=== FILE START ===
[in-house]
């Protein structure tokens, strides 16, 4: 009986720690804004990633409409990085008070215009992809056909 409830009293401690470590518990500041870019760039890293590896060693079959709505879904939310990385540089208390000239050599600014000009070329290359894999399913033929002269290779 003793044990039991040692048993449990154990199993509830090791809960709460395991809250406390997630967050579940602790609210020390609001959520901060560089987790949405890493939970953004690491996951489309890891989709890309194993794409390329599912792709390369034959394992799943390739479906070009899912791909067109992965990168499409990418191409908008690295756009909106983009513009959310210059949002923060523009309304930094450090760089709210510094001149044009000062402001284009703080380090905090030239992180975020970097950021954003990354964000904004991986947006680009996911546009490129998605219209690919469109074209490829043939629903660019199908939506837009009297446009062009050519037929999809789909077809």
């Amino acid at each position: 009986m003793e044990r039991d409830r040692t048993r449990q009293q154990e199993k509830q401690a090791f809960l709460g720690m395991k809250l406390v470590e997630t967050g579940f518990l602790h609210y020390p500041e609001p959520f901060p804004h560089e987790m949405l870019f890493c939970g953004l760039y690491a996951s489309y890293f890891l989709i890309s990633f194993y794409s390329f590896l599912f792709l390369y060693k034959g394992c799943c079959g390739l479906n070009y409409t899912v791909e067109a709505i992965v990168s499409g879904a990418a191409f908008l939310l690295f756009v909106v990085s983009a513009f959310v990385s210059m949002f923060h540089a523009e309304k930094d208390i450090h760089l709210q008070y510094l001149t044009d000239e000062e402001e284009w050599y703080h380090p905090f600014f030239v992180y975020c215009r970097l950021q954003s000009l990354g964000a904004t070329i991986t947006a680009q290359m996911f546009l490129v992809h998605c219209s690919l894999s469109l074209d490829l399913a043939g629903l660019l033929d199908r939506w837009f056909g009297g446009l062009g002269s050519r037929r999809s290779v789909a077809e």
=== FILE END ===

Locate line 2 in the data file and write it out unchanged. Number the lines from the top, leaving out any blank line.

């Protein structure tokens, strides 16, 4: 009986720690804004990633409409990085008070215009992809056909 409830009293401690470590518990500041870019760039890293590896060693079959709505879904939310990385540089208390000239050599600014000009070329290359894999399913033929002269290779 003793044990039991040692048993449990154990199993509830090791809960709460395991809250406390997630967050579940602790609210020390609001959520901060560089987790949405890493939970953004690491996951489309890891989709890309194993794409390329599912792709390369034959394992799943390739479906070009899912791909067109992965990168499409990418191409908008690295756009909106983009513009959310210059949002923060523009309304930094450090760089709210510094001149044009000062402001284009703080380090905090030239992180975020970097950021954003990354964000904004991986947006680009996911546009490129998605219209690919469109074209490829043939629903660019199908939506837009009297446009062009050519037929999809789909077809």